booming of the sea continually entered, supplying an uncouth refrain to their conversation. On one side was a large hearth; on the other, a door leading to the remaining part of the house—what there was of it. The furniture was scanty: a table, a bench, a couple of stools, some shelves holding bottles, boxes, a few books and various cooking utensils as well as dishes. The lack of sufficient seats for guests was supplied by several blocks of wood sawed off from the stumps of trees; and to these primitive perches Old Reefe and his daughter resorted, in order to make room for their callers.
Jessie presented an excuse for coming, to the effect that Aunt Sally was desirous of having a bottle of Doctor Reefe's famous specific; but, when this business was over, she turned the conversation to Adela's work.
“Mr. Lance is ever so much pleased with those things you let us have,” she said. “And I can assure you he takes the greatest interest in some of them. I think he wants to ask you how you sew the beads, and how you make those moss-boxes.”
Adela laughed. “I don't know,” she said. “I've done it so long—ever since I was a tiny girl. Ain't it so, dad?”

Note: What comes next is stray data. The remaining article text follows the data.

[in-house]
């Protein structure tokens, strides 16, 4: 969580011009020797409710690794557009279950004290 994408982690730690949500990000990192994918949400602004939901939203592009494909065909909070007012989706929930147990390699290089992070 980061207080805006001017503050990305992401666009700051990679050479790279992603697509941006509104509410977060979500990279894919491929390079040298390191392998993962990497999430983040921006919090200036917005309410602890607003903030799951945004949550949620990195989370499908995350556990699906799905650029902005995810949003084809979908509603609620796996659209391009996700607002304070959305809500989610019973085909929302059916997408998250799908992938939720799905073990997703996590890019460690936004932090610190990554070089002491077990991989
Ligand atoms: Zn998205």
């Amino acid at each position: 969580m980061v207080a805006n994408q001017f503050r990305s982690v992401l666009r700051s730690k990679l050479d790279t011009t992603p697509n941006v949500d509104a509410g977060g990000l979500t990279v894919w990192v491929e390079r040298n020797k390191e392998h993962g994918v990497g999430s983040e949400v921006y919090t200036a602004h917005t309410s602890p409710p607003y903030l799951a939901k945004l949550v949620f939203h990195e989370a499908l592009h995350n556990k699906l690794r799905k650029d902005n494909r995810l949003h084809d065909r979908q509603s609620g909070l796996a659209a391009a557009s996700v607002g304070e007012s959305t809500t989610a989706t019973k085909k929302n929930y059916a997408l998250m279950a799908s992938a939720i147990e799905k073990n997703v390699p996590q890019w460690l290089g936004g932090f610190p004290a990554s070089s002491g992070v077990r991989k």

Old Reefe, thus referred to, gave a nod, without saying anything. But Lance took advantage of the cue Jessie had given him to go into particulars with Adela as to her mode of manufacture and the several beauties of the articles she produced. Finally he came around to the subject of the belt and the pattern woven upon it. “Have you got any more of those?” he asked.
“No,” said Adela; “it was the last—the one you took. I can make another, if you want. I've got it all in my head.”
“And the rhyme, too?” Lance inquired, eagerly.
“What? What's that?” Adela appeared a little dazed.
“I mean the words,” he explained. “Didn't you know there were words in it?”
“Oh, that part along the middle,” said the girl. Her gray eyes took on a far-off, dreamy expression. “Yes; they are words.”
Lance controlled his excitement, which still seemed to him causeless and rather annoying. “I wonder if I read them right?” he hazarded. “Would you like to see how they looked to me?”
He drew out a bit of paper on which he had written them, and showed it to her. The action seemed to rouse her taciturn father slightly. But Adela gazed at the paper, and said, with an incredulous laugh: “Oh, no, they don't look like that!”